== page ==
Steve Balderson is a prolific independent filmmaker based in Kansas. Steve has made five narrative features along with several documentaries with his first feature Pep Squad premiered at Stockholm International Film Festival and his second feature Firecracker, starring Karen Black and Susan Traylor, premiered at Raindance Film Festival. I was fortunate enough to attend the Los Angeles premiere of last feature, his indie star-studded female prison drama Stuck! with Karen Black, Susan Traylor, Mink Stole and Jane Wiedlin at the Egyptian. The Casserole Club, Steve’s latest picture in post-production, is described as a drama evocative of classics like Who’s Afraid of Virginia Woolf? and American Beauty about a group of mod 1960’s era suburban housewives. All I have to say is the stills look amazing, and so does the trailer.
Q: I find your sensibility as a filmmaker very interesting. Your last film Stuck! is not really gay but it’s definitely queer… would you agree?
Q: How would you define your sensibility and vision as a filmmaker?
Hmmm… Well, from a life perspective I’d say that I’m a filmmaker who happens to be gay, instead of a gay director. If that makes sense. I see my career path like other filmmakers who happen to be gay, but they make non-gay movies. Like Gus Van Sant. He’s fantastic.
From an artistic perspective it’s hard for me to dissect… But I’ve been told recently that while all of my films are vastly different, I still put my individual stamp on them. People say it’s obviously one of my movies. Even if one is nothing similar to the others. I think that’s kind of cool. I just try to stick to what I see, and how I feel about any scene or story… Having a kind of confidence in one’s own point of view is hard for a lot of people, but it’s something we can all get used to inside ourselves.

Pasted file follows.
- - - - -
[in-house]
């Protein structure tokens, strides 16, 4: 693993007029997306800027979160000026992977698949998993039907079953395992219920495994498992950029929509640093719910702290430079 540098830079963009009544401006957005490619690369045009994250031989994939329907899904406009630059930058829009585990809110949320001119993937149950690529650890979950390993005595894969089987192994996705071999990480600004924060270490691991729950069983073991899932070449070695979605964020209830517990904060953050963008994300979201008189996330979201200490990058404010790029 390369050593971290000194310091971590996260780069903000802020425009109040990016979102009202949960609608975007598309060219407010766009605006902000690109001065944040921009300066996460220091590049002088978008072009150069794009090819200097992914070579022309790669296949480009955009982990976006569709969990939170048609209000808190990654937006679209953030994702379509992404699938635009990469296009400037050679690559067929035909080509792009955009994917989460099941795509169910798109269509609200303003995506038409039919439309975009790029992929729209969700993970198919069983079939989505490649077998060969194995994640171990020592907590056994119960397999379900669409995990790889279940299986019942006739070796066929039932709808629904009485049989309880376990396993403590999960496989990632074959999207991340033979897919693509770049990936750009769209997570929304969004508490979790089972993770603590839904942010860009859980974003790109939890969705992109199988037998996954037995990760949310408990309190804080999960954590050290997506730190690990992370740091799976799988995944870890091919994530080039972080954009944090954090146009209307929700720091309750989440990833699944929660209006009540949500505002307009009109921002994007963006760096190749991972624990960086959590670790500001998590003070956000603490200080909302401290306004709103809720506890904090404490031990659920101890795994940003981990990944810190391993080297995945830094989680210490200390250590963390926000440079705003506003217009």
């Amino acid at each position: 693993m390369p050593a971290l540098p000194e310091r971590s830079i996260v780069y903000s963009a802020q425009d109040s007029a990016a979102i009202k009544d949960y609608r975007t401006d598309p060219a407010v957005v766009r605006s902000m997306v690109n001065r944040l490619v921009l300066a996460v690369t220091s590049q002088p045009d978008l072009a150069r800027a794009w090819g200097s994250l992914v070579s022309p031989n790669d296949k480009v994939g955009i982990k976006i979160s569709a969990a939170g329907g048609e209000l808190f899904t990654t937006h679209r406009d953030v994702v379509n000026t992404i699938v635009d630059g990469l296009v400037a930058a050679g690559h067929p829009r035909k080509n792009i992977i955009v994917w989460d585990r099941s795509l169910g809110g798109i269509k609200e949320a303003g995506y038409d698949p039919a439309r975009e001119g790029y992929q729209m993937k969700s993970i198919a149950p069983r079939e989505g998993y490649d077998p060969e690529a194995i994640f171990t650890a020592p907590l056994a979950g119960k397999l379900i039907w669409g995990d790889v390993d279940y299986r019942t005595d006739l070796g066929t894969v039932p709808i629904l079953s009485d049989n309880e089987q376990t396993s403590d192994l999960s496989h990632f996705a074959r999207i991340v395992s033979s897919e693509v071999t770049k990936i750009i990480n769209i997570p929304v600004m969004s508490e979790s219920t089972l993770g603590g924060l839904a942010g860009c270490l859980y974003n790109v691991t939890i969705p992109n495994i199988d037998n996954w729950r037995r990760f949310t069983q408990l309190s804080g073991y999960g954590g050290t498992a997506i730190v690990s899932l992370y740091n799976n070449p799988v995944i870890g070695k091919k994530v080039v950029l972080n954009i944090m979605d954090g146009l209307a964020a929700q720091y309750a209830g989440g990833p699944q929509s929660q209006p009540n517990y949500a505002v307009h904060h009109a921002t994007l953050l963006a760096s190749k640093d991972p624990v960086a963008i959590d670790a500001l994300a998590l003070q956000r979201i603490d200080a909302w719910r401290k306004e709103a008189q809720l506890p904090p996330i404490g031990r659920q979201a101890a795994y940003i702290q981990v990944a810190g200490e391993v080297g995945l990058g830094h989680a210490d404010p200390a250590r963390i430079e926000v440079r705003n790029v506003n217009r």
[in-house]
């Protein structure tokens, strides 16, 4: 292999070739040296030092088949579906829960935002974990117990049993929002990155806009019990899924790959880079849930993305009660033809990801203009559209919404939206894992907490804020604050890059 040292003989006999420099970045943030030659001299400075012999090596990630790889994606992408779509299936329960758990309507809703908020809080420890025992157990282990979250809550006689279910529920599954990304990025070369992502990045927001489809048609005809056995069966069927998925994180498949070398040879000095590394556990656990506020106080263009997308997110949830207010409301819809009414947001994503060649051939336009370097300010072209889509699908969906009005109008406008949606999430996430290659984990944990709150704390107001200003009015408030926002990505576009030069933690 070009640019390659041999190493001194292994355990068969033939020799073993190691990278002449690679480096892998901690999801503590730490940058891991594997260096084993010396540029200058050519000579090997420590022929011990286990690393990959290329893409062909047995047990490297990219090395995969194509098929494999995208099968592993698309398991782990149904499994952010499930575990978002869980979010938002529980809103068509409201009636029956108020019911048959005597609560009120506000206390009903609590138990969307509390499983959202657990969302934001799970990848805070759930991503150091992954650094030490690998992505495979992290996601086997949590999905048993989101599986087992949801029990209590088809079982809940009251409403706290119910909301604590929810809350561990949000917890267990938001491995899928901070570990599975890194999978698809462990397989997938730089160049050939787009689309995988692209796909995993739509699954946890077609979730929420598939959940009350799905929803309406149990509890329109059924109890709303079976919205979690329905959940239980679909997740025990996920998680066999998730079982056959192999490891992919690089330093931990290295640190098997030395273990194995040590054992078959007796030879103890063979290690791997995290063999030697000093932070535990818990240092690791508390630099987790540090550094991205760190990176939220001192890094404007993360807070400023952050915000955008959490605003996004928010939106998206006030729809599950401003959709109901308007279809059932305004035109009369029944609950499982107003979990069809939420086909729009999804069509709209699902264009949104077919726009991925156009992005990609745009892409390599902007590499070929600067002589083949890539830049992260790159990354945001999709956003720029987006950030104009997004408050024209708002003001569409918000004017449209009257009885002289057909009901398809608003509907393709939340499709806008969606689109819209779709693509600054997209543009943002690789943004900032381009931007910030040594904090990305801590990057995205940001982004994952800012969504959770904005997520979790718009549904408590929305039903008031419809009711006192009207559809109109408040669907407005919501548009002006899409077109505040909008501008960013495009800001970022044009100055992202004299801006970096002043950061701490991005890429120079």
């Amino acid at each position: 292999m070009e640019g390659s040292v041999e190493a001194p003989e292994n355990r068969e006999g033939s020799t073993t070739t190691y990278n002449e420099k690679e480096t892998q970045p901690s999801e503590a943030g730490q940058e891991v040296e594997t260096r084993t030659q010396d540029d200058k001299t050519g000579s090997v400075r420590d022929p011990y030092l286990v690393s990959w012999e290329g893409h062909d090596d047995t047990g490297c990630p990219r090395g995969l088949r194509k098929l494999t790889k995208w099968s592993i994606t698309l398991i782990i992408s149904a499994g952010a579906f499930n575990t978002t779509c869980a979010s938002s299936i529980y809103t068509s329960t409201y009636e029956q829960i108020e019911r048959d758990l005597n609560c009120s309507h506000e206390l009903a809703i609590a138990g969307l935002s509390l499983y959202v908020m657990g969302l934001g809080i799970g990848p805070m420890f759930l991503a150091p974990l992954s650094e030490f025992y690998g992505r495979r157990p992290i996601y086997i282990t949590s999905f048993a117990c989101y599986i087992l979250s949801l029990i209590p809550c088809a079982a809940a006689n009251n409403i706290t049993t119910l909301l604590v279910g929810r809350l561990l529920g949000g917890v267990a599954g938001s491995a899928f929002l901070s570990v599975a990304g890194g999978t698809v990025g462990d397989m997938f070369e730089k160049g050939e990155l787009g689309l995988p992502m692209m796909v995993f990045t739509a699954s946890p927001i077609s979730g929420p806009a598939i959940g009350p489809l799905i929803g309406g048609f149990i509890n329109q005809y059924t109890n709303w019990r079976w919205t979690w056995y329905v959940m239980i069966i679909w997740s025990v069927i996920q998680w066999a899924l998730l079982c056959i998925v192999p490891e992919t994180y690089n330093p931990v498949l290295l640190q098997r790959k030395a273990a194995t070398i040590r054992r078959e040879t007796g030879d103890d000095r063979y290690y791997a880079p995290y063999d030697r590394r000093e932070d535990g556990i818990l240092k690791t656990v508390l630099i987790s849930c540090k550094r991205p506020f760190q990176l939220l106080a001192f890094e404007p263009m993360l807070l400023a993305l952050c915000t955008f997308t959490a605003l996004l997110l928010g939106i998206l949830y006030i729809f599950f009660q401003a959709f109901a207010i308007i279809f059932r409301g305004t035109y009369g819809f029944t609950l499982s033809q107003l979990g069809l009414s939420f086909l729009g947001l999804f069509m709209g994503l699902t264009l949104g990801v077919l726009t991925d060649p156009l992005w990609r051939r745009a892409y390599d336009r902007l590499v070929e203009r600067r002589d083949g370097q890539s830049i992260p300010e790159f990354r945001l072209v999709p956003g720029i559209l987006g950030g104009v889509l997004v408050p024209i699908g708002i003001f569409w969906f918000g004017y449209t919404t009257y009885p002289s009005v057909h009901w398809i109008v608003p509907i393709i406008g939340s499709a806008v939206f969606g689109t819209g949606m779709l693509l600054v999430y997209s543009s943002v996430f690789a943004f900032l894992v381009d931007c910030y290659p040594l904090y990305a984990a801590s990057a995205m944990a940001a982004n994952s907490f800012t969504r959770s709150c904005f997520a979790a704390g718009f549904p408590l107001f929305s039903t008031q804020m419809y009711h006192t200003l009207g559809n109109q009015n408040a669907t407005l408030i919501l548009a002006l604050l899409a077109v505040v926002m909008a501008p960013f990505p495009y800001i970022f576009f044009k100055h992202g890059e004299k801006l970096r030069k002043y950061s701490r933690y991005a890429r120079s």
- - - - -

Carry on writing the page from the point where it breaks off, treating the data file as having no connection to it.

When we were in Macon, GA filming Stuck! in 2009, the cast and crew heard this lurid story about neighborhood wife-swapping and swingers. We were all transfixed and became sleuths, snooping around to find out more. In real life, the swinger group was called The Casserole Club and I knew I just had to make a film about it. It sounded insane. But… the closer we got to understanding the true story, it became more and more sad and really depressing. The core of the story is about irresponsibility and damaged people. It’s heartbreaking. A modern day version of a classic tragedy.
Q: In terms of budget level, how would you compare The Casserole Club to the rest of your pictures? Do you feel you have enough budget to do a mod period piece? By the way, the movie looks AMAZING!
Thank you! We didn’t really have a budget, but we spent considerably less than most indie films. My company owns all its own equipment, so we don’t have to rent it. There’s actually a documentary coming out about the making of The Casserole Club called Camp Casserole which looks fun. It really was a lot like summer camp!
Q: And when should we expect to see The Casserole Club? Would you be starting out with the film festival route?
Yes, we’re starting out with festivals and strategizing this one carefully. Some of the performances are mind-blowingly great, awards-worthy. And to really campaign for any kind of award consideration is a careful process. So we’re taking it slow. You’ll see it this year.
Q: What advice would you give to an aspiring queer filmmaker?
Just keep making movies!